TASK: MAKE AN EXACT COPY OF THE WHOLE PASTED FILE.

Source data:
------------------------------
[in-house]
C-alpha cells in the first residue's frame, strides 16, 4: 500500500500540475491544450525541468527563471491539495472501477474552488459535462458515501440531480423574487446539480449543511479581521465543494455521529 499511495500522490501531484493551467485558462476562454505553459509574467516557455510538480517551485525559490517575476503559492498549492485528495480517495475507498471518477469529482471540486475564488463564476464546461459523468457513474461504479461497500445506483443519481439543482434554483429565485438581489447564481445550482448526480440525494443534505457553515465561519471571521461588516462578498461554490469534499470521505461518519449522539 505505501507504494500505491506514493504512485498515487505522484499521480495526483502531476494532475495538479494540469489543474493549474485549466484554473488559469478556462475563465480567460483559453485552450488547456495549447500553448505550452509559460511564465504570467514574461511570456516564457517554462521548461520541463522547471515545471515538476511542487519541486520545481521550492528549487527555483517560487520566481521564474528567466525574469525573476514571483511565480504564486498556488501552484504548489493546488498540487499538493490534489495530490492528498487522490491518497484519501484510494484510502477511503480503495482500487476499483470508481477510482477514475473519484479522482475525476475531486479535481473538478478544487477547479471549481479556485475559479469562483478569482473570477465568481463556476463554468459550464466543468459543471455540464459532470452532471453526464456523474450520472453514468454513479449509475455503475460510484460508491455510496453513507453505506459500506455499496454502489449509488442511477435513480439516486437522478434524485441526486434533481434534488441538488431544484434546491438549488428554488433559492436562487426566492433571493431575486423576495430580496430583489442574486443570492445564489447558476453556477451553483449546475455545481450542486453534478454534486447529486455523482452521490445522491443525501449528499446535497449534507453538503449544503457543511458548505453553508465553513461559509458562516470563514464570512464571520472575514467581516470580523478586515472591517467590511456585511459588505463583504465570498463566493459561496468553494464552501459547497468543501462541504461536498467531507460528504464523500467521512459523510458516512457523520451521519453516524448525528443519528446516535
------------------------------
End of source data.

[in-house]
C-alpha cells in the first residue's frame, strides 16, 4: 500500500500540475491544450525541468527563471491539495472501477474552488459535462458515501440531480423574487446539480449543511479581521465543494455521529 499511495500522490501531484493551467485558462476562454505553459509574467516557455510538480517551485525559490517575476503559492498549492485528495480517495475507498471518477469529482471540486475564488463564476464546461459523468457513474461504479461497500445506483443519481439543482434554483429565485438581489447564481445550482448526480440525494443534505457553515465561519471571521461588516462578498461554490469534499470521505461518519449522539 505505501507504494500505491506514493504512485498515487505522484499521480495526483502531476494532475495538479494540469489543474493549474485549466484554473488559469478556462475563465480567460483559453485552450488547456495549447500553448505550452509559460511564465504570467514574461511570456516564457517554462521548461520541463522547471515545471515538476511542487519541486520545481521550492528549487527555483517560487520566481521564474528567466525574469525573476514571483511565480504564486498556488501552484504548489493546488498540487499538493490534489495530490492528498487522490491518497484519501484510494484510502477511503480503495482500487476499483470508481477510482477514475473519484479522482475525476475531486479535481473538478478544487477547479471549481479556485475559479469562483478569482473570477465568481463556476463554468459550464466543468459543471455540464459532470452532471453526464456523474450520472453514468454513479449509475455503475460510484460508491455510496453513507453505506459500506455499496454502489449509488442511477435513480439516486437522478434524485441526486434533481434534488441538488431544484434546491438549488428554488433559492436562487426566492433571493431575486423576495430580496430583489442574486443570492445564489447558476453556477451553483449546475455545481450542486453534478454534486447529486455523482452521490445522491443525501449528499446535497449534507453538503449544503457543511458548505453553508465553513461559509458562516470563514464570512464571520472575514467581516470580523478586515472591517467590511456585511459588505463583504465570498463566493459561496468553494464552501459547497468543501462541504461536498467531507460528504464523500467521512459523510458516512457523520451521519453516524448525528443519528446516535